As for telling - early and often. Well, not overly often. I don't want to make LB's conception a big deal, but I want it to be part of her story. I understand if you tell a child before she is 4 she will never remember being told so it will definitely be before then. I imagine telling her about her conception the way other parents tell children about their birth - lots of happy images and making her sound like the most special kid on the planet (which, of course, she is!). As she gets older, I will throw in more details because at first I'm sure she won't understand what it really means to be the product of a donated cell even if she knows about it. That's the plan anyway. We shall see how it turns out.
I find that while I adore my baby girl to pieces, I still do wish that she were genetically mine. And not because I wish she were different in any way, just because there's all this stuff that goes along with it that I am sometimes not sure I am strong enough to deal with. This is all such new territory. Does that make sense? Do you ever feel like that?
I absolutely feel like that sometimes. When she was new and still pretty generic, I found I still wished I could go back in time and redo everything. Maybe if we went right to an RE, we would have never conceived a soon-to-be-dead baby. Maybe we would have had a successful IVF right out of the gate. I would love to have erased the heartache, pain and regrets in my life. Now that she is more of a little person, it isn't so easy. If someone came to me right now and said that I could go back in time and be guarateed a (relatively) easy conception and birth of healthy babies (2 please, 1 at a time) I might be tempted. It would probably all sound very good until the moment when I would hold LB for the last time. I would have to say good-bye and know that I would be un-making her and un-knowing her. I wouldn't do it. I love her too much. She is the child I want to see grow up.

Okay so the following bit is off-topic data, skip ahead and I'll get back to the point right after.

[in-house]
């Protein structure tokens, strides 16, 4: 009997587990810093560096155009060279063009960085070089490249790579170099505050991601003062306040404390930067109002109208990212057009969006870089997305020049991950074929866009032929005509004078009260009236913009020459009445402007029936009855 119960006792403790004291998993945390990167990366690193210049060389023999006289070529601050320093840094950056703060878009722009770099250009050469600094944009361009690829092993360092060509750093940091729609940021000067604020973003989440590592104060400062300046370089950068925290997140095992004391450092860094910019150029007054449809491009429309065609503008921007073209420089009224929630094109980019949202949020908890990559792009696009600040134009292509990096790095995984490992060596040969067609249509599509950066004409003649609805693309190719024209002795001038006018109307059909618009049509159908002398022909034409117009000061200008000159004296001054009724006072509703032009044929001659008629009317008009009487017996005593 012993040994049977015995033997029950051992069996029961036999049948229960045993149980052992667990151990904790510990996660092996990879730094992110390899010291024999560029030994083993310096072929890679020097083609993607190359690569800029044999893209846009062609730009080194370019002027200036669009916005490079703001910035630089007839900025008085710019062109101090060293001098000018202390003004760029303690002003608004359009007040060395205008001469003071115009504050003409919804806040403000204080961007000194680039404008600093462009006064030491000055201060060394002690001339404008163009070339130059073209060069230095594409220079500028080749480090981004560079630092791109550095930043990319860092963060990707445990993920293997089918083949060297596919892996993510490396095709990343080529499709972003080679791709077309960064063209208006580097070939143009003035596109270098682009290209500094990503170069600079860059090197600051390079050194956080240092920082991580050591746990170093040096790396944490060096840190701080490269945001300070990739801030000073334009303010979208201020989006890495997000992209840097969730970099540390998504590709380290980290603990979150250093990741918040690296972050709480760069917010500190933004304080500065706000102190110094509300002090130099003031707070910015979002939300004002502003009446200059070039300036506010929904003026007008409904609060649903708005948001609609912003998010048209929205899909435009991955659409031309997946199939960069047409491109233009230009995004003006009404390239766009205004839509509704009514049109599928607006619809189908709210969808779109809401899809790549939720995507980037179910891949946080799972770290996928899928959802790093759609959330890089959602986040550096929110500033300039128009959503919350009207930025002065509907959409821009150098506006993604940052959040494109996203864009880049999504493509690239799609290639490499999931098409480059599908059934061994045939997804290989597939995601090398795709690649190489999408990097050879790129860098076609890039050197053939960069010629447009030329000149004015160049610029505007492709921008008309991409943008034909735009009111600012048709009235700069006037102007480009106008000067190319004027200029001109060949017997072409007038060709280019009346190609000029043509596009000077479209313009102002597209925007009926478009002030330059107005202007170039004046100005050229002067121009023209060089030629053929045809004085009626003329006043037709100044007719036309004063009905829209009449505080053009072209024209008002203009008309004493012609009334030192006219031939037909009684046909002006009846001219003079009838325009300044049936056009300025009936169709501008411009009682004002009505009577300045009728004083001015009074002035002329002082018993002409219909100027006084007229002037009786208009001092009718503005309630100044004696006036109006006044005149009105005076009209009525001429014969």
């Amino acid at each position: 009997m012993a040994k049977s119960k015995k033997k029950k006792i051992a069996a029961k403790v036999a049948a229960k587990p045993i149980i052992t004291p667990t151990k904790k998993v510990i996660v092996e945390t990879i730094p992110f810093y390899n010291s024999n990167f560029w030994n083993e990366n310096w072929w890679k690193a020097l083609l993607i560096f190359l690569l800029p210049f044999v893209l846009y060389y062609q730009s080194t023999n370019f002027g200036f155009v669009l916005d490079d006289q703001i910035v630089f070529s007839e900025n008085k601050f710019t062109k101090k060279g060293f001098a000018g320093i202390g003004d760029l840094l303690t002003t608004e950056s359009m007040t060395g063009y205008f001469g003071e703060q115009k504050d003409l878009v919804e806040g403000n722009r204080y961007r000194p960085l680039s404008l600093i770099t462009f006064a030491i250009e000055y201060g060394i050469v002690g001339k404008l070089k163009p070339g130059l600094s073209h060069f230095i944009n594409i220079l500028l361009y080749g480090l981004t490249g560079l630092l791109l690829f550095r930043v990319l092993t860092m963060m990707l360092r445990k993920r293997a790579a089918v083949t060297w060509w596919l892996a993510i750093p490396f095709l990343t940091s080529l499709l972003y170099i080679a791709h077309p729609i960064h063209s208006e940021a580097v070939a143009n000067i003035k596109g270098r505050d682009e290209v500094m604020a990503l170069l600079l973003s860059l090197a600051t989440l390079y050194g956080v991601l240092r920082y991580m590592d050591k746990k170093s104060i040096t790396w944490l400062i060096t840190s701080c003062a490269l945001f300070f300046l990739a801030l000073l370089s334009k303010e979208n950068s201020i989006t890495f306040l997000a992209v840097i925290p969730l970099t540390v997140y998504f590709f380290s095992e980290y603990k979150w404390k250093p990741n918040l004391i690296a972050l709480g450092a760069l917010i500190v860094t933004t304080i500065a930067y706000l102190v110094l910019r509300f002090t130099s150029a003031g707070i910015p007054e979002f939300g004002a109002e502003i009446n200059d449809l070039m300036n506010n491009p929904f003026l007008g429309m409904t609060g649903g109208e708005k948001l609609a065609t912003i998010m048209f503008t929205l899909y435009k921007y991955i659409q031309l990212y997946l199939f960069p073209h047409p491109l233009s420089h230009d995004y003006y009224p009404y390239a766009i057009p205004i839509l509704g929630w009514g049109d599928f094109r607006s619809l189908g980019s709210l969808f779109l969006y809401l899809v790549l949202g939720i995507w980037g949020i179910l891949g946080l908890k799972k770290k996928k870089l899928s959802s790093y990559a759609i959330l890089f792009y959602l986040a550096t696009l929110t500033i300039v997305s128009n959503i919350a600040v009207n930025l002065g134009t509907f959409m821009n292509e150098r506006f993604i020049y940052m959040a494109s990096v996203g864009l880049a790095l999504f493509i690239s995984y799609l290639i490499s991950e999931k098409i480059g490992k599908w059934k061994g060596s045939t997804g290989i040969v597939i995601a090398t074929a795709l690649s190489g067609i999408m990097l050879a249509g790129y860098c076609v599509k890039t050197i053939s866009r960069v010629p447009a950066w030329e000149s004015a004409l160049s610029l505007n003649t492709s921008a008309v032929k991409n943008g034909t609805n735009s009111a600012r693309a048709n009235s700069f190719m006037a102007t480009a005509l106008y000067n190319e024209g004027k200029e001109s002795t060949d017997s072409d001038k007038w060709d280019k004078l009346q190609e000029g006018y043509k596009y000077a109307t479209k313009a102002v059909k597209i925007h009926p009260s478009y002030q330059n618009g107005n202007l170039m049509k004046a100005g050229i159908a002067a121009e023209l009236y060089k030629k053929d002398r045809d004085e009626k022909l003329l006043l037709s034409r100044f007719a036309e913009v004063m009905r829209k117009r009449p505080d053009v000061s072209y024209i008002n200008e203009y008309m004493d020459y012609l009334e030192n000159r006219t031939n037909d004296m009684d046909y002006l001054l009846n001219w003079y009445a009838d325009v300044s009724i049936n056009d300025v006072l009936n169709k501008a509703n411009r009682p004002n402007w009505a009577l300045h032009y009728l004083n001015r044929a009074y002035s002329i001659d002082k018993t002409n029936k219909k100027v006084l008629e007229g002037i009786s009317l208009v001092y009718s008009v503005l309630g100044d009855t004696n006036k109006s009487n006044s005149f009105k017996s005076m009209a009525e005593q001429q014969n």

One other revelation I had recently on this subject. Originally I had asked my younger sister to donate her eggs (she wasn't comfortable with the idea). I felt that her genes would be my genes, just a circuitous route. I have three sisters and we are all very much alike although we are also quite different in important ways. I don't recall what brought it up, but I was reminded that I might have used my sister's eggs. "Oh!, " I said as I held LB tighter, "I'm glad she doesn't have my sister's genes!" It sounded odd even to my ears because I was sure I wanted LB to have my genes and I was sure my genes were the same as my sisters.
It is complicated sometimes and I don't know how I will handle every situation. Sometimes I worry about being strong enough too. Recently there was an anonymous comment pointing to a set of blogs against adoption, ART and donor gametes. It made me uncomfortable to think that LB wouldn't be happy with her conception in the long run. I know some adult children aren't, but there are also many adult children who are happy even though they were adopted or the product of donor gametes. My goal is to love unconditionally and help LB be a happy and well adjusted adult. I don't think her conception is as important as how we raise her. I do think it is important to be honest with her about that conception and I am glad we have a known donor in case she ever wants to meet her genetic contributor.